Iñupiaq or Yup’ik
- Collected late 1930s
- Wood, seal claws, and twine
- 3 3/4 × approx. 9 in.
Hood Museum of Art, Dartmouth College: Gift of the Estate of Corey Ford, Class of 1921H; 169.75.24830visibilityLook & Discuss
This tool was made to aid a seal hunter.
explore the object
Seals are mammals that need to come out of the water to breathe. This ice scratcher mimics the sound a seal makes when creating a breathing hole in the ice. When a hunter needed to approach a group of sunning seals, he would lie on the ice and hide behind a polar bear mitten or a white sealskin blind. To cover the noise of his approach as he crawled forward, he would scratch the surface of the ice with this tool. The soothing noise allowed him to get close enough to strike.
Arctic hunters traditionally made tools like this from driftwood or bone, sinew, and seal claws. This ice scratcher uses twine, a trade material, in place of sinew.
You can follow a hunter on a winter seal hunt through this series of sculptures and related tools in the Hood Museum of Art’s collection.
An Inuit hunter counts the toes on his right food, a custom to guess if he will capture a seal. What can you tell about the importance of the outcome of this game by looking carefully at the figure’s expression?
A hunter stands poised above a breathing hole in the ice. As mammals, seals need to come up out of the water for air. When a seal emerges, the hunter must act quickly to harpoon the seal before it swims away.
A successful hunter leans back on the ice and pulls on a line attached to a seal he has caught through a breathing hole. How can you tell the seal is quite heavy?
A hunter lifts a seal out of the water. Success! Images of hunting from the Arctic reflect the close relationship between people and animals. This hunter may be thanking the animal for allowing itself to be caught so that he can feed his family.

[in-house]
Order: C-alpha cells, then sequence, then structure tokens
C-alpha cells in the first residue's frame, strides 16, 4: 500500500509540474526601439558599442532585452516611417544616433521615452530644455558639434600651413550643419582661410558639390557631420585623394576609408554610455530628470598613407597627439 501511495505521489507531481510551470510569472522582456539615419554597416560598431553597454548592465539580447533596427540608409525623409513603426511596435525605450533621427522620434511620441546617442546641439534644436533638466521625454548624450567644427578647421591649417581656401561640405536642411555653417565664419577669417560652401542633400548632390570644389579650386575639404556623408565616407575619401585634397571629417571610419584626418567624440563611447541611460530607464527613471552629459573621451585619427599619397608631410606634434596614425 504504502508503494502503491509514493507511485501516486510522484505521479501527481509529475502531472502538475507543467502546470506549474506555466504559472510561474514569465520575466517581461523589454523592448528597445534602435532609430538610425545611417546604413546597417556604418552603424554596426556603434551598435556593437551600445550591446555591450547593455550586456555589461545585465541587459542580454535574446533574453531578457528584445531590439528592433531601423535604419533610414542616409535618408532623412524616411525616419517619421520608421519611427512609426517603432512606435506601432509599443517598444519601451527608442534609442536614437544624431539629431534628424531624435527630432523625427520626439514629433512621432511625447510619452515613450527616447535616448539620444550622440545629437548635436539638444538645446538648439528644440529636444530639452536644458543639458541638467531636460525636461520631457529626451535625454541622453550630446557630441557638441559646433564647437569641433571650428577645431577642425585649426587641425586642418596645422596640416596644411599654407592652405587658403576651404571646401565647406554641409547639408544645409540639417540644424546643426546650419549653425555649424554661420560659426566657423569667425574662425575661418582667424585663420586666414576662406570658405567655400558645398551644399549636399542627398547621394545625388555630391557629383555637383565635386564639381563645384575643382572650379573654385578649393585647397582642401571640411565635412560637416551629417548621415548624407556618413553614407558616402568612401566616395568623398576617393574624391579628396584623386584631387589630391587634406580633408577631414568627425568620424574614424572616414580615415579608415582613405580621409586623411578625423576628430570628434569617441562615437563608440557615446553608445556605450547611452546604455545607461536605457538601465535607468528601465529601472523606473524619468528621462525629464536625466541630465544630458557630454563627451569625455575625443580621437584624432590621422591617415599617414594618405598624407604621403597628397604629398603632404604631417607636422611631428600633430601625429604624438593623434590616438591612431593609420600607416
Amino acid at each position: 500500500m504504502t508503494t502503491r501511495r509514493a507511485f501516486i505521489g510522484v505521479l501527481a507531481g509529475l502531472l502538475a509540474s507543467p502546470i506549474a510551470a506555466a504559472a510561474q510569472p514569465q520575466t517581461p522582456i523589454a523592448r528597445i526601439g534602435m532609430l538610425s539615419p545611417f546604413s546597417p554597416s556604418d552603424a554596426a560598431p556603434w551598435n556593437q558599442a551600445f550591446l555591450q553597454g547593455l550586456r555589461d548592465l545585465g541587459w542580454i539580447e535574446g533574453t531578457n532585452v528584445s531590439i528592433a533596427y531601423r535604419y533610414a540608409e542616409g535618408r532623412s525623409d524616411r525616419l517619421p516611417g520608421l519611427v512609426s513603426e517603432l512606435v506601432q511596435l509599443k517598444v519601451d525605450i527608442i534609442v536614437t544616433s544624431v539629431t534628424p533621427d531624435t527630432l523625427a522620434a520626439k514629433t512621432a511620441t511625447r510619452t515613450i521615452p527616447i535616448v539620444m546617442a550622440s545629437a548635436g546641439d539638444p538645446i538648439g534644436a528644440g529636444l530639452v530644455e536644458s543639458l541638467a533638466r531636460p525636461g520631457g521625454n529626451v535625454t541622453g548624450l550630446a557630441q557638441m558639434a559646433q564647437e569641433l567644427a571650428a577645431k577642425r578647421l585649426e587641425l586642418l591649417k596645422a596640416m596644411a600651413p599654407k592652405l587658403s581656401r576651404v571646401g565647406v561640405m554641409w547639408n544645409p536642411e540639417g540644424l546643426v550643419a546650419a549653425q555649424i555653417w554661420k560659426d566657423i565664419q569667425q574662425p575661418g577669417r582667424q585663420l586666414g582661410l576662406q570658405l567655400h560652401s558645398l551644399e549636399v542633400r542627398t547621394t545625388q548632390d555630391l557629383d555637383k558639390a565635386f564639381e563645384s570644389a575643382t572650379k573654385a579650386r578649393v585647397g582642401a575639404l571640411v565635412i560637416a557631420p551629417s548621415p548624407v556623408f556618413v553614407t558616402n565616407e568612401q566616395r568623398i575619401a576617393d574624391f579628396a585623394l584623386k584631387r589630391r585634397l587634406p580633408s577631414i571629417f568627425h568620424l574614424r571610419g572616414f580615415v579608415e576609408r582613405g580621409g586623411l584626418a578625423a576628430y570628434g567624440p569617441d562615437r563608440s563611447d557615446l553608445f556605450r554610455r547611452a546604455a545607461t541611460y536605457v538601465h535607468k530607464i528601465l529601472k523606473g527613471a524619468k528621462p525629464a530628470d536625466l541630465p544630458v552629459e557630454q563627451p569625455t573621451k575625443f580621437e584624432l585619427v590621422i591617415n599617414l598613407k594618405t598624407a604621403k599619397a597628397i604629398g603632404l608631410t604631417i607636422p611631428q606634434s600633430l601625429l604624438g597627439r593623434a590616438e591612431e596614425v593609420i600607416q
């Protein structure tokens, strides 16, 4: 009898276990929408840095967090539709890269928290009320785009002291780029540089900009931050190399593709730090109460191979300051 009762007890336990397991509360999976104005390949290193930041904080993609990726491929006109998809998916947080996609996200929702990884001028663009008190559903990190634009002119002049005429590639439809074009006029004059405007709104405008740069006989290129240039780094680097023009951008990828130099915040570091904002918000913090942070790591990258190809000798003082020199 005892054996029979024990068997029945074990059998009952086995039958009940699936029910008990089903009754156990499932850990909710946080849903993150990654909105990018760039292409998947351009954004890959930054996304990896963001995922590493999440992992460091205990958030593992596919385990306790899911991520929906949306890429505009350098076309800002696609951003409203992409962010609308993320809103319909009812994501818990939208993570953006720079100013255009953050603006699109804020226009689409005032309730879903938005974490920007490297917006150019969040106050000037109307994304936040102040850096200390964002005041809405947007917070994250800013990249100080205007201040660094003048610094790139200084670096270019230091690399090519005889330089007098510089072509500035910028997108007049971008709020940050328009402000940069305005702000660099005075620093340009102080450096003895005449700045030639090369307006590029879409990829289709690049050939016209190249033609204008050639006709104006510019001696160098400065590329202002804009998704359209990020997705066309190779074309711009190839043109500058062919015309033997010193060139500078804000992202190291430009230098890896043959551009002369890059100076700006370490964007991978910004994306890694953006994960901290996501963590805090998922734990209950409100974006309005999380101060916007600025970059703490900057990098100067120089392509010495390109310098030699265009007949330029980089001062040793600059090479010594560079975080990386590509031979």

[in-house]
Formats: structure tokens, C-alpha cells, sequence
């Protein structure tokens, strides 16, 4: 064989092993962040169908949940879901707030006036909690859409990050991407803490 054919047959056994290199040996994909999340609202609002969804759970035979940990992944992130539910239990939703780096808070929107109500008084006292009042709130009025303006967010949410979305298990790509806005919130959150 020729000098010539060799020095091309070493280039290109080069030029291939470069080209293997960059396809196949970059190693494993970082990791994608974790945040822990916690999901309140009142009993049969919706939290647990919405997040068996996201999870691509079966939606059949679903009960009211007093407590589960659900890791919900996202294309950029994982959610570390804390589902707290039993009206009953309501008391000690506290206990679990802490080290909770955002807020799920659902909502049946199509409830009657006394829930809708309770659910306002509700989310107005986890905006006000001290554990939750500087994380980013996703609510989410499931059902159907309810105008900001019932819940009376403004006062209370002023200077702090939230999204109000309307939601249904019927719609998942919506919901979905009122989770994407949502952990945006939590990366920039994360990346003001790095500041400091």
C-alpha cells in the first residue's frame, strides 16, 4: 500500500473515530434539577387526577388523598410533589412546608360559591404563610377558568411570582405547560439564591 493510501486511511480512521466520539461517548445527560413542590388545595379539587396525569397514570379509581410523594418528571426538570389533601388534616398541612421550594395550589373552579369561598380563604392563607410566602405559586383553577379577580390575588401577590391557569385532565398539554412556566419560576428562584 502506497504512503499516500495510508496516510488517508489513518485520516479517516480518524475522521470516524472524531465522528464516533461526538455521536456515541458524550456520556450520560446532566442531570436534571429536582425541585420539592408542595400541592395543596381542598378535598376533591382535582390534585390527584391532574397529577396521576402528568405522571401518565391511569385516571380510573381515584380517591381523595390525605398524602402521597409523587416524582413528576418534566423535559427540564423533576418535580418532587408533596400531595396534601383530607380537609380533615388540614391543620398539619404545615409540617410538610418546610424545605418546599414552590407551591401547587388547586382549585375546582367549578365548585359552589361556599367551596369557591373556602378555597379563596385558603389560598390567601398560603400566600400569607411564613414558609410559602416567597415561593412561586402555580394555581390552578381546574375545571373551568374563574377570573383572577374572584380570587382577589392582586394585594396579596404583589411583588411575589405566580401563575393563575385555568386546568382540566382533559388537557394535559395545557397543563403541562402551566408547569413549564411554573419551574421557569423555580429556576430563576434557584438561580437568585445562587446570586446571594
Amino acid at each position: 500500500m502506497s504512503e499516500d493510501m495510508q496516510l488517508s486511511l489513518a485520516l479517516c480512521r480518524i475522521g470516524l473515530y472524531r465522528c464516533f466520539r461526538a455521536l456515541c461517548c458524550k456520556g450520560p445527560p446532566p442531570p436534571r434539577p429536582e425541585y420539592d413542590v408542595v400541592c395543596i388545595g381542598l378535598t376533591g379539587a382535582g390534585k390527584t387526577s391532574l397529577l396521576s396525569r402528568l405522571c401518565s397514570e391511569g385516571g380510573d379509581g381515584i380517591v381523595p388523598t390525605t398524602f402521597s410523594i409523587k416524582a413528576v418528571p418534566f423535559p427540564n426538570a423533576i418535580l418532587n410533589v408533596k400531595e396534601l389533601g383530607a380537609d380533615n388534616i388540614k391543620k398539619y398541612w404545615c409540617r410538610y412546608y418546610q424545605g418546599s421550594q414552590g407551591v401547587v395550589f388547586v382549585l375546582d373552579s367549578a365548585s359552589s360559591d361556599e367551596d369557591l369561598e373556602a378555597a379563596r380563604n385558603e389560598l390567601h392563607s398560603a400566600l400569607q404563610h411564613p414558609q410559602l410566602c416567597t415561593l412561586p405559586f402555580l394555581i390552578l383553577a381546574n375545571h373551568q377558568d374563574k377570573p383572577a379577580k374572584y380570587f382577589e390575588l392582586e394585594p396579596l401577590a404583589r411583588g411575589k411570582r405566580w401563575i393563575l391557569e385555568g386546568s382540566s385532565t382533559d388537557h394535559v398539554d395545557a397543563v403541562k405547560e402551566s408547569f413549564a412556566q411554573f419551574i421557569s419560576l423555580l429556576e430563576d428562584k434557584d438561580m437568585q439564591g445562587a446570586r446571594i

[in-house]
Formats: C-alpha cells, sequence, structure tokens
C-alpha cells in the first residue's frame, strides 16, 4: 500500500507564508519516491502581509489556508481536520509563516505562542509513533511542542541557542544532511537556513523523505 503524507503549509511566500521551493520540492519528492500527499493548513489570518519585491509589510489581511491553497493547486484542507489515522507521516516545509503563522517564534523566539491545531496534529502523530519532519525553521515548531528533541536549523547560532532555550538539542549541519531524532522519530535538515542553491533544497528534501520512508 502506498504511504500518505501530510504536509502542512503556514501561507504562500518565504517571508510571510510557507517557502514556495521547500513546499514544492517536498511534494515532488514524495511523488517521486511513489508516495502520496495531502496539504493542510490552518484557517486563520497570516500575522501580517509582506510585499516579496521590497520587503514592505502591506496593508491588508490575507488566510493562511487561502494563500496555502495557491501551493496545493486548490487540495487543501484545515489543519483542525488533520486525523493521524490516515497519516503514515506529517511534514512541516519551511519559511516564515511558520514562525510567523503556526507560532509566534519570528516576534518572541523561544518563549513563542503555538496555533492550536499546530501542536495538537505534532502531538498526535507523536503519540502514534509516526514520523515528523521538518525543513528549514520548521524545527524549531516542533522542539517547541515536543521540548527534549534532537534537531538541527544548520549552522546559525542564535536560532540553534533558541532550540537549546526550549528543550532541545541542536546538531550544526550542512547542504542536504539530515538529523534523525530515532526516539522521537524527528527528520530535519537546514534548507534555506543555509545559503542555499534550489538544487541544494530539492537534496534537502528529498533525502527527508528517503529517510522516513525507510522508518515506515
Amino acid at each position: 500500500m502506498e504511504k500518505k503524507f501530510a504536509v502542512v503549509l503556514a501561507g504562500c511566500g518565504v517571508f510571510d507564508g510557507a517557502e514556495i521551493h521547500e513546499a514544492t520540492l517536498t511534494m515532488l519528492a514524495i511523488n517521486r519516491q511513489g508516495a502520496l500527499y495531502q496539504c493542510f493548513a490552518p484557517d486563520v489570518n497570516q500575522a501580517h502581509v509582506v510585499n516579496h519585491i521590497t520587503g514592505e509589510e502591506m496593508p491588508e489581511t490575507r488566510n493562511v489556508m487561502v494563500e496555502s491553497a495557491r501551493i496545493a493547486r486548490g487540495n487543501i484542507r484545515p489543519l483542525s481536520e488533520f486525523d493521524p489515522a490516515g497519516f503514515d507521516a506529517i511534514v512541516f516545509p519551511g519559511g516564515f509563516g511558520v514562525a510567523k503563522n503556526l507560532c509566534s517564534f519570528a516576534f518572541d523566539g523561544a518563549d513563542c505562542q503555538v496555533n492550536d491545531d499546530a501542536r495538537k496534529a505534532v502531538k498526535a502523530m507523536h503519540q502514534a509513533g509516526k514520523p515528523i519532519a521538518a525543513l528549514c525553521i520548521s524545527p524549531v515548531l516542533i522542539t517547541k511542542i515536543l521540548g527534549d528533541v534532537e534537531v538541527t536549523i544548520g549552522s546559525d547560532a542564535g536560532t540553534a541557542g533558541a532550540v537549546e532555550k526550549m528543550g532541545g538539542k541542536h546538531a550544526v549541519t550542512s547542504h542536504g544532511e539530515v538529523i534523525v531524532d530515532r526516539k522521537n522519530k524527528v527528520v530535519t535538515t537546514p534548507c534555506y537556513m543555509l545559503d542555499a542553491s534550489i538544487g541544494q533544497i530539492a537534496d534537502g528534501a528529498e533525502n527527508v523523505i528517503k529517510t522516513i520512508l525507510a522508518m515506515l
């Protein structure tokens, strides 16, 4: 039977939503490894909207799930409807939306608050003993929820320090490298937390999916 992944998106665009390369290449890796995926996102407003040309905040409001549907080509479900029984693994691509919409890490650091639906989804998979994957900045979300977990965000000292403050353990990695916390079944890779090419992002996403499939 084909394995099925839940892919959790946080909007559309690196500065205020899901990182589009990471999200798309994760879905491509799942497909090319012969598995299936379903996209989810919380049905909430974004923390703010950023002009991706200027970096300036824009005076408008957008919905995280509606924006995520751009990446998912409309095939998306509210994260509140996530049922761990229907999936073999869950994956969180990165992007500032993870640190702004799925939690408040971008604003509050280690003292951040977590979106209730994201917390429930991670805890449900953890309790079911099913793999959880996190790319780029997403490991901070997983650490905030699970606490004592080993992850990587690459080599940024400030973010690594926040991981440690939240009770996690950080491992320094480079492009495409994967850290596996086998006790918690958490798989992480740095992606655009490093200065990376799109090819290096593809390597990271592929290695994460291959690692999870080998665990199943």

In order to tow a freshly killed seal over the snow, a hunter would use a tool known as a seal drag. The line of the seal drag connected the hunter to the animal both literally and spiritually. The ivory handle was carved in the form of a seal to honor the seal and thank it for its sacrifice.
Sometimes seals rest on the surface of the ice and snow and bask in the sun. All of the Inuit sculptors whose work is represented in this resource were also hunters. The ability to provide for their families relied on careful observation and an intimate understanding of the animals they pursued. As a result, their sculptures wonderfully capture the personality and unique qualities of each animal.
In this sculpture, a hunter sneaks up on a seal resting on the ice. Sometimes hunters hid behind large white sealskin or polar bear skin mittens for camouflage.
You can also explore aspects of traditional seal hunting through the Hood’s collection of models. Adult men made models for young boys to encourage them to practice the skills they would need one day as hunters, and also for outsiders interested in the lives of Arctic people.
This model kayak was created for trade by a Kalaallit artist from Greenland. It recreates, with astonishing detail, some of the equipment necessary for a seal hunt.
He wears a furless, sealskin parka, and carries with him all the tools he will need for seal hunting, including: 1 double-ended paddle tipped with bone, 1 lance with steel tip, 1 bird spear with steel tip and bone prongs, 2 harpoons with bone tips (one with throwing board), 1 lance with bone tip, 1 seal bladder, 1 bone knife, and a line coiler or line rack.
A seal bladder is an organ taken from a seal, washed and dried, filled with air, and attached to a harpoon line. When a swimming seal is harpooned, the bladder on the rope drags in the water, tiring the seal and helping the hunter locate and capture it.
Since the nineteenth century, indigenous hunters have used guns for seal hunting. In this model, a Kalaallit hunter props his gun on a stand behind a blind, a piece of white fabric that would blend with the snow, in order to get close enough to shoot the seal.
In this video, Museum Specialist Dawn Biddeson describes tools used for hunting in the Hood Museum of Art's collection.